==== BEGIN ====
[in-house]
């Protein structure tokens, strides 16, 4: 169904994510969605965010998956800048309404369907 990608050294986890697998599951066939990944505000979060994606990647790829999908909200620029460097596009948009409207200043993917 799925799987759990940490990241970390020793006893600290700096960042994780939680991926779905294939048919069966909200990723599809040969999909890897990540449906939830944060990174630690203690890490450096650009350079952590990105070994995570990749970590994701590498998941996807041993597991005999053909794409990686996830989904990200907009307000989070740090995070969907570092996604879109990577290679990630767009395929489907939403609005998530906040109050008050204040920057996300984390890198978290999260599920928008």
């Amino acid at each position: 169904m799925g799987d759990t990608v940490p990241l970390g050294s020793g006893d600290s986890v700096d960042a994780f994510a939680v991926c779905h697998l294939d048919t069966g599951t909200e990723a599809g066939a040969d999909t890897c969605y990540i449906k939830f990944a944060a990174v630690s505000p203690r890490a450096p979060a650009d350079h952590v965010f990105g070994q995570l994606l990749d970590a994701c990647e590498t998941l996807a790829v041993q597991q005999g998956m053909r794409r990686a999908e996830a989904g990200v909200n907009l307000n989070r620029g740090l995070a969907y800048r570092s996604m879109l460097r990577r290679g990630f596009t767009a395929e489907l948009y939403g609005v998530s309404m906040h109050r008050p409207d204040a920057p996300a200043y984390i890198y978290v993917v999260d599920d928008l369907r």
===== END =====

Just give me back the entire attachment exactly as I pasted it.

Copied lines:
[in-house]
């Protein structure tokens, strides 16, 4: 169904994510969605965010998956800048309404369907 990608050294986890697998599951066939990944505000979060994606990647790829999908909200620029460097596009948009409207200043993917 799925799987759990940490990241970390020793006893600290700096960042994780939680991926779905294939048919069966909200990723599809040969999909890897990540449906939830944060990174630690203690890490450096650009350079952590990105070994995570990749970590994701590498998941996807041993597991005999053909794409990686996830989904990200907009307000989070740090995070969907570092996604879109990577290679990630767009395929489907939403609005998530906040109050008050204040920057996300984390890198978290999260599920928008």
């Amino acid at each position: 169904m799925g799987d759990t990608v940490p990241l970390g050294s020793g006893d600290s986890v700096d960042a994780f994510a939680v991926c779905h697998l294939d048919t069966g599951t909200e990723a599809g066939a040969d999909t890897c969605y990540i449906k939830f990944a944060a990174v630690s505000p203690r890490a450096p979060a650009d350079h952590v965010f990105g070994q995570l994606l990749d970590a994701c990647e590498t998941l996807a790829v041993q597991q005999g998956m053909r794409r990686a999908e996830a989904g990200v909200n907009l307000n989070r620029g740090l995070a969907y800048r570092s996604m879109l460097r990577r290679g990630f596009t767009a395929e489907l948009y939403g609005v998530s309404m906040h109050r008050p409207d204040a920057p996300a200043y984390i890198y978290v993917v999260d599920d928008l369907r």